Nervous vs. Anxious: What's the Difference?

Anxiety vs. problem anxiety

Verywell / Laura Porter

It's common to hear someone say, "This is giving me anxiety!" when faced with a situation that makes them uncomfortable or nervous.

But although the terms "anxiety" and "nervous" are often used interchangeably, feeling nervous and having an anxiety disorder are two very different things. So how do you know if the nervousness you're feeling is normal or actually an anxiety disorder?

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Watch Now: 7 Ways to Reduce Your Anxiety

What It Means to Be Nervous

Nervousness is a natural reaction to a stressful situation. It usually hits when you face a new or important challenge, such as taking an exam or giving a presentation to a room full of people. You might be nervous when waiting for medical test results lab results or before walking into a job interview.

Many physical sensations can accompany nervousness, including a dry mouth, sweaty palms, and dizziness. You may also experience feelings of self-doubt. These feelings and sensations are both uncomfortable and uncontrollable.

Nervousness tends to go away once you've gotten through the situation. And it rarely leads to you avoid nerve-wracking situations in the future.

Feelings of nervousness that don't disrupt your everyday life are normal.

What It Means to Be Anxious

Anxiety, on the other hand, is something you deal with on an ongoing basis. You live your life in a constant state of dread, and you struggle to calm yourself.

In addition to the physical symptoms, the suffocating feeling of dread accompanying anxiety disorders can even compel you to avoid places or situations that incite these uncomfortable symptoms. These feelings and negative coping behaviors eventually begin to interfere with your day-to-day life.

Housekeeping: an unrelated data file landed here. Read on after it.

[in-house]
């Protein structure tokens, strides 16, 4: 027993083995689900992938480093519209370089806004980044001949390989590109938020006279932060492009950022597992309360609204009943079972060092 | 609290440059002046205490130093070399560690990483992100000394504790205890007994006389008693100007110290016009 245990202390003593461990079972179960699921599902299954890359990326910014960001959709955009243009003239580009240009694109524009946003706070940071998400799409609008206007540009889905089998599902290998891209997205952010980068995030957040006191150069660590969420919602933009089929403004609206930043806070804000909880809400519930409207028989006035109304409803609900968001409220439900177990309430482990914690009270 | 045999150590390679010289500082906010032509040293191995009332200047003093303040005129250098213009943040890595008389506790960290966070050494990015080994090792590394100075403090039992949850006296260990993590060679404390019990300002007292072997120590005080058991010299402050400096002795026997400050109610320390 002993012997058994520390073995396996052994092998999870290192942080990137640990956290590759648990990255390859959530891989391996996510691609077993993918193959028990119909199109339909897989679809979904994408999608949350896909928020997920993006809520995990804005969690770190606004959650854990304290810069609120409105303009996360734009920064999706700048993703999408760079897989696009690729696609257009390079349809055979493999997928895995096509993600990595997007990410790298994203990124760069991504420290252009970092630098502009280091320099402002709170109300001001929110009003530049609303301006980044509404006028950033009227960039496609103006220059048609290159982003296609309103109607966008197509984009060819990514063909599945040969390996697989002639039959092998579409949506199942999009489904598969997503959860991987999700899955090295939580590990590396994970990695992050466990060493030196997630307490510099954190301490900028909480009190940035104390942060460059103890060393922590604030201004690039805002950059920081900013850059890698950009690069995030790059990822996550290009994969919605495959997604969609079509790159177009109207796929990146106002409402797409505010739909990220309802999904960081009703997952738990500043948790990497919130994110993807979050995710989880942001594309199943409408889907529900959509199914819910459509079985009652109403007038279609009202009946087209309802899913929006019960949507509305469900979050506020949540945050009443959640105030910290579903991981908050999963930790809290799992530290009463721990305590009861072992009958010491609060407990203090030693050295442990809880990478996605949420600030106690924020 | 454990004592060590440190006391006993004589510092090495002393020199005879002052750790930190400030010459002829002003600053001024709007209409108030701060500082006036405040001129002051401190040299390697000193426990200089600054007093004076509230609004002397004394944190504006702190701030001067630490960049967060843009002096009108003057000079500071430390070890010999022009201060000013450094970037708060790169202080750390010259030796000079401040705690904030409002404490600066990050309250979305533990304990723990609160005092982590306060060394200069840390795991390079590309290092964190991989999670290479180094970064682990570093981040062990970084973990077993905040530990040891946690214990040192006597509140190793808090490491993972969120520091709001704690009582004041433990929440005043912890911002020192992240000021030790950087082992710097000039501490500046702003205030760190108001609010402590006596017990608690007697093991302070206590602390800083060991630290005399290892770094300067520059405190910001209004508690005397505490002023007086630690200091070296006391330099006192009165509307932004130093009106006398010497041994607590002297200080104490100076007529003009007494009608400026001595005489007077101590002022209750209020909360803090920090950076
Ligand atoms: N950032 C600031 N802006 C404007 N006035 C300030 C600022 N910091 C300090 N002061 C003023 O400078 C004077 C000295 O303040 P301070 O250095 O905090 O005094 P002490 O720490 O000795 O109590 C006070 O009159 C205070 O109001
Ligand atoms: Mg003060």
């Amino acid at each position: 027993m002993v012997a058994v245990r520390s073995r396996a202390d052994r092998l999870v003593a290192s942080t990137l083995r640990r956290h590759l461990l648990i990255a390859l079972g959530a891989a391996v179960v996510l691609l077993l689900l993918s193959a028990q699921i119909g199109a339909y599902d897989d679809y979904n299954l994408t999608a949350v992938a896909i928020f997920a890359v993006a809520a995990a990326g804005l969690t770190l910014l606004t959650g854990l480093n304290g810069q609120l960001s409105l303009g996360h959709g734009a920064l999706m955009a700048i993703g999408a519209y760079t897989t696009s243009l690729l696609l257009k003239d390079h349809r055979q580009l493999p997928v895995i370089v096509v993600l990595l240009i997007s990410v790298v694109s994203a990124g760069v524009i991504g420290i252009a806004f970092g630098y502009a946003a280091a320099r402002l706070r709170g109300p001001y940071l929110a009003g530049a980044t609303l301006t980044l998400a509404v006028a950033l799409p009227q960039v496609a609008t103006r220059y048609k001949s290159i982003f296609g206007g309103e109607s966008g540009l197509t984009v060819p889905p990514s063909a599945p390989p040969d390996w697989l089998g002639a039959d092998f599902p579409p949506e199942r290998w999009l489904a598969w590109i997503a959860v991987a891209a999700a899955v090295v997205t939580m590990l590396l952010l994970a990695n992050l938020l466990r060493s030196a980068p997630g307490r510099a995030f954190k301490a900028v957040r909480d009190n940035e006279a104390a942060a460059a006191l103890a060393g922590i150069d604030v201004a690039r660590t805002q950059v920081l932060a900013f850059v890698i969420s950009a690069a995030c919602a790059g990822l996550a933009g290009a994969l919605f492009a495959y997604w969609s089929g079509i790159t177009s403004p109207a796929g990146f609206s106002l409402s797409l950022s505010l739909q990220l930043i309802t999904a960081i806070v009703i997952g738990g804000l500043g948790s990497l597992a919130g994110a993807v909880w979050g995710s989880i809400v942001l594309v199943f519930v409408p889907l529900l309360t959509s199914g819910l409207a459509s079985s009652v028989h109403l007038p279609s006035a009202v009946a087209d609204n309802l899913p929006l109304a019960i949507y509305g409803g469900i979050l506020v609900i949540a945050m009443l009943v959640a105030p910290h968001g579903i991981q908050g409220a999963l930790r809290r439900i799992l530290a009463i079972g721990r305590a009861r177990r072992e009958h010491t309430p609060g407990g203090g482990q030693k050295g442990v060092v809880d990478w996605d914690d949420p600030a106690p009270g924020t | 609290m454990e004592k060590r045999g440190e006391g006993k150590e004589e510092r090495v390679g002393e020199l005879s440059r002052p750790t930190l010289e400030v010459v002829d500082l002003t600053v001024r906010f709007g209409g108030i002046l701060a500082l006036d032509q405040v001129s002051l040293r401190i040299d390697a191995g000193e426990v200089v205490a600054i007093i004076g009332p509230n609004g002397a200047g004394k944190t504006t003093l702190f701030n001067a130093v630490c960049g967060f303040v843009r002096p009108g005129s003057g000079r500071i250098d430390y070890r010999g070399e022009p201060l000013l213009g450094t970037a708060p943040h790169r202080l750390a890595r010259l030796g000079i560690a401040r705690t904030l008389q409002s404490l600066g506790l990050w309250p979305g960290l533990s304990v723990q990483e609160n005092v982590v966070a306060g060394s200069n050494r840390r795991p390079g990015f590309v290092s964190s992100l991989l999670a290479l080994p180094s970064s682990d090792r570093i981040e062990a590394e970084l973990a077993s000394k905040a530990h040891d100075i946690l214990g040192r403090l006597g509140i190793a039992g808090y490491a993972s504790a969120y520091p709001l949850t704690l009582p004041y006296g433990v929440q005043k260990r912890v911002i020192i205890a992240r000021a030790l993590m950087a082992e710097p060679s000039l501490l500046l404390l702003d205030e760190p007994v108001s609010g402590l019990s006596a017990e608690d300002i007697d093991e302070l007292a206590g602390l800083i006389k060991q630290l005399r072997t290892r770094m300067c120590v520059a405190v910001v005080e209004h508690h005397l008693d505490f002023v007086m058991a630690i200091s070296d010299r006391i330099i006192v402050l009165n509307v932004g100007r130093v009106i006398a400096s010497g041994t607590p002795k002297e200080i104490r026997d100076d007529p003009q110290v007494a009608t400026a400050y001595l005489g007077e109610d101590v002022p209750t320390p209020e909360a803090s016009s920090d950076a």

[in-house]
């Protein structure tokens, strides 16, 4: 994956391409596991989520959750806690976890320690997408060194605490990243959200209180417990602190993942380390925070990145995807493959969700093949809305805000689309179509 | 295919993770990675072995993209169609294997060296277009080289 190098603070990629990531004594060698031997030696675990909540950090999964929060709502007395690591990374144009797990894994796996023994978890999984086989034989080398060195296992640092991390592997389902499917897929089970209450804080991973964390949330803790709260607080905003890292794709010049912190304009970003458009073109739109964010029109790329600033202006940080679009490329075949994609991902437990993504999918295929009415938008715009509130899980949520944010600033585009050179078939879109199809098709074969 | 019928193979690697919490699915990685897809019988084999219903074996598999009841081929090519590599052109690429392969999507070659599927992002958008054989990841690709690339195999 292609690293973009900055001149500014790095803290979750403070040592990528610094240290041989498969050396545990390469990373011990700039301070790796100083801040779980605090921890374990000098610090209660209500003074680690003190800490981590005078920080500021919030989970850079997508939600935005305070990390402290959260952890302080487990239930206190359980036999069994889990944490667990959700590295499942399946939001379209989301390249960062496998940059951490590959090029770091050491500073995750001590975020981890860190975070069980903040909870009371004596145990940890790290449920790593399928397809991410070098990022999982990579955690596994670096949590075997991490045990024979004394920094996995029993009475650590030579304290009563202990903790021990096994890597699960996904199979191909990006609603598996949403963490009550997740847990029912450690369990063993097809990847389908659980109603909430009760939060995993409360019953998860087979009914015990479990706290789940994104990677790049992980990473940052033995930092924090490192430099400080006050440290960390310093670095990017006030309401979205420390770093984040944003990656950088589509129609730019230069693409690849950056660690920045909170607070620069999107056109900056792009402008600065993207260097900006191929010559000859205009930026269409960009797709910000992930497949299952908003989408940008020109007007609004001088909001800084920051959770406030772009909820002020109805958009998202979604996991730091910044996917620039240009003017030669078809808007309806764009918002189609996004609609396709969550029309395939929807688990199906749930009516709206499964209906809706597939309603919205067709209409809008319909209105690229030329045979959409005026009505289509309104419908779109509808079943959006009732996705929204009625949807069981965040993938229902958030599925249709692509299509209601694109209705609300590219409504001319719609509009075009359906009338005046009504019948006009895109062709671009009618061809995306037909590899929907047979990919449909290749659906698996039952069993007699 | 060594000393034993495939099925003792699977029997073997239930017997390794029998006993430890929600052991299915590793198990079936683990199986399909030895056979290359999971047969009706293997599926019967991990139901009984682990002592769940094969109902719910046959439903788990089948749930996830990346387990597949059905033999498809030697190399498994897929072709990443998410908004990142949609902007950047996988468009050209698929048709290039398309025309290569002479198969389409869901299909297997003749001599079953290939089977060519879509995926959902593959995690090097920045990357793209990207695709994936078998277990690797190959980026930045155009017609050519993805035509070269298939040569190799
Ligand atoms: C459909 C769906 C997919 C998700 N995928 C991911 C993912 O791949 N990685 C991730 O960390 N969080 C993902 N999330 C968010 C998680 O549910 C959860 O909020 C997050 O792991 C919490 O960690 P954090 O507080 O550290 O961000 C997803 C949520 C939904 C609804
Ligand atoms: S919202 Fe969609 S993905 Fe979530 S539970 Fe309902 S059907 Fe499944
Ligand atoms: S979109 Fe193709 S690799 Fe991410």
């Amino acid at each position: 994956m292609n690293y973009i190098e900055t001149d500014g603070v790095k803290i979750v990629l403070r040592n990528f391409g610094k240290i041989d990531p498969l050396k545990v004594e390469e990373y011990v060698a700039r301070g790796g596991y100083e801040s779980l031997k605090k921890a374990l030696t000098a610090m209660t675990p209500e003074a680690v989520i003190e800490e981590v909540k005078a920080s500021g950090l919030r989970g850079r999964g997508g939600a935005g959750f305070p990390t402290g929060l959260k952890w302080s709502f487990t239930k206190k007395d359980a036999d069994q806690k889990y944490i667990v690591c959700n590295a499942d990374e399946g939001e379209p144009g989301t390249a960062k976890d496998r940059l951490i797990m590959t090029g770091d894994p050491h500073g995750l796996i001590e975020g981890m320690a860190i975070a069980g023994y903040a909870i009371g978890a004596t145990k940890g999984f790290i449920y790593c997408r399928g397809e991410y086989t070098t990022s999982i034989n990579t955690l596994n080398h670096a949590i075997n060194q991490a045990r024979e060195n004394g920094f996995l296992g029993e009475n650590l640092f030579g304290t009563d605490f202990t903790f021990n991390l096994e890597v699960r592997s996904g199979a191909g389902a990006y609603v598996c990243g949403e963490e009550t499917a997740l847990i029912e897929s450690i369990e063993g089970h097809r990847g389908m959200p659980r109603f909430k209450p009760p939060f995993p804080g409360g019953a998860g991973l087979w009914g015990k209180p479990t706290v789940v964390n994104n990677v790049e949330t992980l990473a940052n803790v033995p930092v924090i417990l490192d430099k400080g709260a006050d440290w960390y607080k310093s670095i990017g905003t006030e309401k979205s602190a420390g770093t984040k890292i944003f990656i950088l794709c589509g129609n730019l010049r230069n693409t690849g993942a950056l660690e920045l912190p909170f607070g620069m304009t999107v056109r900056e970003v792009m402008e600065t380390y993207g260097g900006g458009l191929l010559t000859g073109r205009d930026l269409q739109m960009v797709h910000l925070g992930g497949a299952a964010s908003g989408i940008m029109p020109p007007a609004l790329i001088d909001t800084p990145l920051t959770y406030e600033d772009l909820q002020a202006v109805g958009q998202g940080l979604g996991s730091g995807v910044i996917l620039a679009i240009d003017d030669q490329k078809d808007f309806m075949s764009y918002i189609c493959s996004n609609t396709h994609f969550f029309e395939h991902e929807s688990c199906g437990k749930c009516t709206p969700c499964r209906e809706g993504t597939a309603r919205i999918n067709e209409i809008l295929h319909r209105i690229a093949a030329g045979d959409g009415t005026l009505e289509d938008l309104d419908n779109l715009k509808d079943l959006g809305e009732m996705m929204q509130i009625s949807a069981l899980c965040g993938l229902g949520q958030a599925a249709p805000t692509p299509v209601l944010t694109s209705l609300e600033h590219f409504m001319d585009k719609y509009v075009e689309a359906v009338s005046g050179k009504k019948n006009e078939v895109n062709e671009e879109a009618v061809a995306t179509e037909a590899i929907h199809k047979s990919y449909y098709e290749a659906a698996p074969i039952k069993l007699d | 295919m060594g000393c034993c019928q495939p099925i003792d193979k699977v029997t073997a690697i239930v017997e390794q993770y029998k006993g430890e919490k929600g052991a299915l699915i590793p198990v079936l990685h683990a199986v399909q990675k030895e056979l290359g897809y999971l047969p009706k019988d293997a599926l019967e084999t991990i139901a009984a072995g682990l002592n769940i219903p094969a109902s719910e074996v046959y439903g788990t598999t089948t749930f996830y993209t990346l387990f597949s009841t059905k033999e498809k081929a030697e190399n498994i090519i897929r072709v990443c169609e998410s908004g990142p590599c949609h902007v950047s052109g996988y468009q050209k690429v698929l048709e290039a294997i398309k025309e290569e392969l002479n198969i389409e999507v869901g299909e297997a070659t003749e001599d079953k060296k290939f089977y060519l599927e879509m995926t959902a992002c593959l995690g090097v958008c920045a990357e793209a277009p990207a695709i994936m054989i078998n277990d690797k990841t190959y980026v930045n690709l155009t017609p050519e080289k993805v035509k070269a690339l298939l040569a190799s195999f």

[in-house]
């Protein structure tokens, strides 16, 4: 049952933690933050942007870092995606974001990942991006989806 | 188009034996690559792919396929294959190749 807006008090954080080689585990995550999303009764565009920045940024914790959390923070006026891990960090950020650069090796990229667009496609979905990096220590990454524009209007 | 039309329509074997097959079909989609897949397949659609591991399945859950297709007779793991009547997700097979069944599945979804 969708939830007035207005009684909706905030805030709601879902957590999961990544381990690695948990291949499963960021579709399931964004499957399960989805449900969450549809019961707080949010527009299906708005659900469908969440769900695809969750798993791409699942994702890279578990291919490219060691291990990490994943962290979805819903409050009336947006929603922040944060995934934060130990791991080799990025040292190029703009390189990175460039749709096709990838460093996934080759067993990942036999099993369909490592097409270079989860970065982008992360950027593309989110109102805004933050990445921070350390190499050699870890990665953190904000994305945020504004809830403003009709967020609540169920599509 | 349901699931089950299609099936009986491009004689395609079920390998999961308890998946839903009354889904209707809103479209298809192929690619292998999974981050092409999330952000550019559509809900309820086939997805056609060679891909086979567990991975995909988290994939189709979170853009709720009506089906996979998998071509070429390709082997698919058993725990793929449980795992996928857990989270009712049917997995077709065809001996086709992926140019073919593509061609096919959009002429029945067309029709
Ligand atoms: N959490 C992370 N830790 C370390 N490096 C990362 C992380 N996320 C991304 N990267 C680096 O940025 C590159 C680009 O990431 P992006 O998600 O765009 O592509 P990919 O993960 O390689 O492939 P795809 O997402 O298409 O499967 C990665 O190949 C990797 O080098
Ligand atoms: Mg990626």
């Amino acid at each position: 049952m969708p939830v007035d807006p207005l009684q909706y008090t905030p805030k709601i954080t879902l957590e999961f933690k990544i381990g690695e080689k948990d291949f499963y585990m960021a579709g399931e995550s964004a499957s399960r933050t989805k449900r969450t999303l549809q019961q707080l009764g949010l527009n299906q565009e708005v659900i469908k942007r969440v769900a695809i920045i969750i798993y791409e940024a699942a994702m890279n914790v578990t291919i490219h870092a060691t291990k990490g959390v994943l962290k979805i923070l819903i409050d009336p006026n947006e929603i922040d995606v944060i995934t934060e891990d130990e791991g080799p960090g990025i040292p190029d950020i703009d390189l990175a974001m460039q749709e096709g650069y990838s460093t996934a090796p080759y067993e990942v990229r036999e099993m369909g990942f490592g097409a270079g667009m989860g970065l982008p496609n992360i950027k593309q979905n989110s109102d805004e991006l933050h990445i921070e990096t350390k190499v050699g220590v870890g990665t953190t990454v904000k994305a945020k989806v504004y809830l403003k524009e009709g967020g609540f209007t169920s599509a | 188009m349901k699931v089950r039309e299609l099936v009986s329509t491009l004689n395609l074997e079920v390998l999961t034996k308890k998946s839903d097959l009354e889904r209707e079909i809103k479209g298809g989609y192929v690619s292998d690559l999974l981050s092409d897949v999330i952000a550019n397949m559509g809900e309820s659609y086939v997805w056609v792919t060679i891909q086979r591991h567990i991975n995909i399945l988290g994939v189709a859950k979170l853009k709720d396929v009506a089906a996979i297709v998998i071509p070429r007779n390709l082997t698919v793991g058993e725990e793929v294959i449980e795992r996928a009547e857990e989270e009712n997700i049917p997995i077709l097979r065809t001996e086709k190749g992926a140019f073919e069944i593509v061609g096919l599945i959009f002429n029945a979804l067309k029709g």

For instance, it's normal to feel nervous about going to the doctor because of what you could learn. But if your fear becomes so overwhelming that you avoid going to the doctor altogether, you may have a diagnosable anxiety disorder.

Is It Nerves or Anxiety?

Nervousness and anxiety are similar in that both cause a variety of physical and cognitive symptoms. But that's where the similarities end.

  • Length of time: Nervousness ends when the nerve-wracking situation is over. Anxiety is persistent. The intensity may ebb and flow, but it never completely goes away. 
  • Intensity: Nervousness doesn't prevent you from doing the things that make you nervous. Anxiety, on the other hand, can prevent you from doing something you enjoy and make it difficult to focus and go about your day.
  • Focus: Nervousness is a response to something specific, while anxiety is often more general. You may feel anxious but can't always pinpoint what you're anxious about.

Remember that while nervousness can be a sign of an anxiety disorder, it's very common to experience it from time to time without actually having an anxiety disorder.

Nervousness
  • Temporary

  • Less intense

  • Response to something specific

  • Rarely leads to negative coping behaviors

  • Manageable with self-care

Anxiety
  • Persistent and ongoing

  • More intense

  • Often more generalized

  • Interferes with daily life

  • May require therapy or medication

Tips for Managing Nervousness

If you are prone to nervousness, there are several ways to ease your symptoms. The following are some easy tips to can help get your nerves under control: